Improvements were most evident in kenya in urban

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Unformatted text preview: ehensive and correct knowledge of HIV. In most countries, stigma and discrimination against people living with HIV further discourage many from taking an HIV test and disclosing their status to sexual partners. According to recent surveys in a dozen of the worstaffected countries in Africa, the median percentages of men and women who had been tested and received the results were only 12 per cent and 10 per cent, respectively. Have halted by 2015 and begun to reverse the incidence of malaria and other major diseases Malaria-control efforts are paying off, but additional effort is needed Care of orphans is an enormous social problem, which will only get worse as more parents die of AIDS In 2005, an estimated 15.2 million children had lost one or both parents to AIDS, 80 per cent of them in sub-Saharan Africa. By 2010, the figure is likely to rise to more than 20 million. Several countries are making progress in providing a minimum package of services for orphans and vulnerable children, including education, health care, and social welfare and protection. But far more work is needed to provide a humane and comprehensive response to this unprecedented social problem. Around $3 billion are needed worldwide – $2 billion for Africa alone – to fight malaria in countries hardest hit by the disease. International funding for malaria control has risen more than tenfold over the past decade, but the amount available in 2004 was still only around $600 million. Proportion of children sleeping under insecticide-treated bed nets in selected countries, 1999-2006 (Percentage) 40 Number of tuberculosis cases per 100,000 population (excluding people who are HIV-positive), 1990, 2000 and 2005 Sub-Saharan Africa 331 482 490 Oceania 590 23 2002-2004 22 2005-2006 20 15 15 The incidence of tuberculosis is levelling off globally, but the number of new cases is still rising 457 341 Southern Asia 531 427 13 290 10 Number of new tuberculosis cases per 100,000 population (excluding people who are HIV-positive), 1990-2005 7 7 5 4 0 Senegal 485 337 274 Developed regions 300 Rwanda Southern-Eastern Asia 4 3 2 1 Malawi Ghana Key interventions to control malaria have been expanded in recent years, thanks to increased attention and funding. A number of African countries, for example, have widened coverage of insecticide-treated bed nets (ITNs), which are among the most effective tools available for preventing the mosquito bites that cause malaria. Preliminary results from household surveys conducted in 2005-2006 show that many other countries are advancing on the bed net front as well, though final results will only be available later this year. Still, only a few countries came close to the 2005 target of 60 per cent coverage set at the African Summit on Roll Back Malaria in 2000. A strengthened commitment from all concerned is needed if countries are to reach the revised target of 80 per cent ITN use by 2010. Countries will also need to ensure that coverage is more equitable. In sub-Saharan Africa, only 5 per cent of children under five sleep under insecticide-treated bed nets. And in rural areas of countries where malaria is endemic, the burden of malaria is often highest and ITN coverage lowest. According to the most recent surveys of 30 African countries (conducted from 2000 to 2006), children under five living in urban areas were nearly 2.5 times as likely to be sleeping under an insecticide-treated net as their rural counterparts. Developing regions (excluding sub-Saharan Africa) Eastern Asia 319 Sub-Saharan Africa 250 To meet the MDG target, the most effective treatment for malaria must also be made available to those in need. A significant proportion of the nearly 40 per cent of children with fever in sub-Saharan Africa who received anti-malarial drugs were treated with chloroquine, which has lost some of its effectiveness due to widespread resistance. A number of African countries have shifted their national drug policies to encourage the use of 20 Reaching global targets for tuberculosis control will require accelerated progress, especially in sub-Saharan Africa and the CIS 1999-2000 23 Zambia In 2005, only 11 per cent of pregnant women in lowand middle-income countries who were HIV-positive were receiving services to prevent the transmission of the virus to their newborns. artemisinin-based combination therapy (ACT). But to get these medicines to people who could benefit from them will require better forecasting of needs and improved management of procurement and supplychain processes. TARGET CIS 2000 204 2005 CIS 200 83 163 150 137 Latin America & the Caribbean 100 156 98 50 76 Western Asia 0 1990 1990 267 1995 200 0 92 200 5 63 The incidence of tuberculosis – measured by the number of new cases per 100,000 people – has stabilized or begun to fall in most regions, following earlier downturns in prevalence and mortality. However, the total number of new cases was still rising slowly in 2005 due to population growth. An estimated 8.8 million new tuberculosis cases were reported in 2005, 7.3 million of which were in sub-Saharan Africa and the four Asian regions. A total of 1.6 million people died of tuberculosis in 2005, including 195,000 people infected with HIV. 56 Northern Africa 59 53 44 Developed reg...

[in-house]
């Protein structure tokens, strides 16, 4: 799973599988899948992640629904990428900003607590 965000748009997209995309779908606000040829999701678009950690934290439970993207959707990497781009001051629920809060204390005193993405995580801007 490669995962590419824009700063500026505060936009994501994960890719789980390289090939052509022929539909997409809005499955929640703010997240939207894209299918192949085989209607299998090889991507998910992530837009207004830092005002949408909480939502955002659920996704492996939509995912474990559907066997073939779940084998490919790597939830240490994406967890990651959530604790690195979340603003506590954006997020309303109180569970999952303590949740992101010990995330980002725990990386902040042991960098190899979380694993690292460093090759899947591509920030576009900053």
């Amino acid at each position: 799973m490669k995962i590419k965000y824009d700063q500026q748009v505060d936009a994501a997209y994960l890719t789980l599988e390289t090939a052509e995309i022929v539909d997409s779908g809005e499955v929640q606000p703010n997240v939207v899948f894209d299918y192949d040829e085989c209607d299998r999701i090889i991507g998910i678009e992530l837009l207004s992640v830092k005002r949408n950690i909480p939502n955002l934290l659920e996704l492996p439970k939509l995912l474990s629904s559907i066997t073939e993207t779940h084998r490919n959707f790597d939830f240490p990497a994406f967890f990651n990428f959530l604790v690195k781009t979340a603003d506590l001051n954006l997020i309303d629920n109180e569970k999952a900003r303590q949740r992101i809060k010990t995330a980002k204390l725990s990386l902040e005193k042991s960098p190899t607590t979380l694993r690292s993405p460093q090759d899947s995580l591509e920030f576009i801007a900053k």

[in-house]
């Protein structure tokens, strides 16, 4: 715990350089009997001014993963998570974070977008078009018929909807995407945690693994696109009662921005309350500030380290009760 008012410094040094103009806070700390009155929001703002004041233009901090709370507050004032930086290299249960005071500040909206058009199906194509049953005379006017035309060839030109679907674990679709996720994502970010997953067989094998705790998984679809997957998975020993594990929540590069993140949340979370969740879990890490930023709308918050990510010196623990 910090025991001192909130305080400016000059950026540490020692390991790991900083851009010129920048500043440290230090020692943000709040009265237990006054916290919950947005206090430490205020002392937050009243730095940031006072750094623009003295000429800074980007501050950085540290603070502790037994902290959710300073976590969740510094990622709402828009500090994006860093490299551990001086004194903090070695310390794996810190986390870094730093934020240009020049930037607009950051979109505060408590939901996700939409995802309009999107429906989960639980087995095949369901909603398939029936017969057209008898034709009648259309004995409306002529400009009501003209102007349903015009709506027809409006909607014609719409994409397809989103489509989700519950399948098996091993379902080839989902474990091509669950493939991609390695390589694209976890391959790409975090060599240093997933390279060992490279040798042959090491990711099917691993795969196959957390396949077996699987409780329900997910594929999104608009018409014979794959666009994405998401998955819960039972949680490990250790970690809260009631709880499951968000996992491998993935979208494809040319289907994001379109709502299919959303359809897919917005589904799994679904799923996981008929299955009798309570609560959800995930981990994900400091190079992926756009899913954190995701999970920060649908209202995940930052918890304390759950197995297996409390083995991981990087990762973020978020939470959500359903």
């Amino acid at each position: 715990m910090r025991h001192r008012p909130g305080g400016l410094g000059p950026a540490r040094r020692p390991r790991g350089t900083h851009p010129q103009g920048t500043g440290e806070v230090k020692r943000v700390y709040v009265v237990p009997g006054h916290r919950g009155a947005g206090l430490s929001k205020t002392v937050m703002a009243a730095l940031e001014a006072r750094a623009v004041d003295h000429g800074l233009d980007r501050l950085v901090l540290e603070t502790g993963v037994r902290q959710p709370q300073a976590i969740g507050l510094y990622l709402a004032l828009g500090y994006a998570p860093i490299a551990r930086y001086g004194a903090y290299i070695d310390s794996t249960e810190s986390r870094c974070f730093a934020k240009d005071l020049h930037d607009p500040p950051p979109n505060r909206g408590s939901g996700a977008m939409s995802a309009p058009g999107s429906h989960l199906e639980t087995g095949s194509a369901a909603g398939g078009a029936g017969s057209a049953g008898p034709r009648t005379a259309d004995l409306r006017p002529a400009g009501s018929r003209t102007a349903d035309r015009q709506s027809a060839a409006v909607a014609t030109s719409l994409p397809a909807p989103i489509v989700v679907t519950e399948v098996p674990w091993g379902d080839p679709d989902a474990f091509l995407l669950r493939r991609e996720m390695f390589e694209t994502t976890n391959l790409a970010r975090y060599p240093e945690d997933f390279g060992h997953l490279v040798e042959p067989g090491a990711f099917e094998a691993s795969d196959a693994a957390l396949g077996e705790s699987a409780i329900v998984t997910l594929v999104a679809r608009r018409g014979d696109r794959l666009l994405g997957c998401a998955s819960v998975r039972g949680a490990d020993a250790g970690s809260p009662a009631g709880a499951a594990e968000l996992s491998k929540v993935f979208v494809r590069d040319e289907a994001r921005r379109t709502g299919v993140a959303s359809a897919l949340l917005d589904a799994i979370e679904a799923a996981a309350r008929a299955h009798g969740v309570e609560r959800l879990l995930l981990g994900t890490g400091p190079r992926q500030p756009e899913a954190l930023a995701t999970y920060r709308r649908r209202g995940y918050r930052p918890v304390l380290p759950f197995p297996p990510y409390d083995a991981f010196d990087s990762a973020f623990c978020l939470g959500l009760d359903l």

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This document was uploaded on 02/26/2014 for the course ECON 541 at The University of British Columbia.

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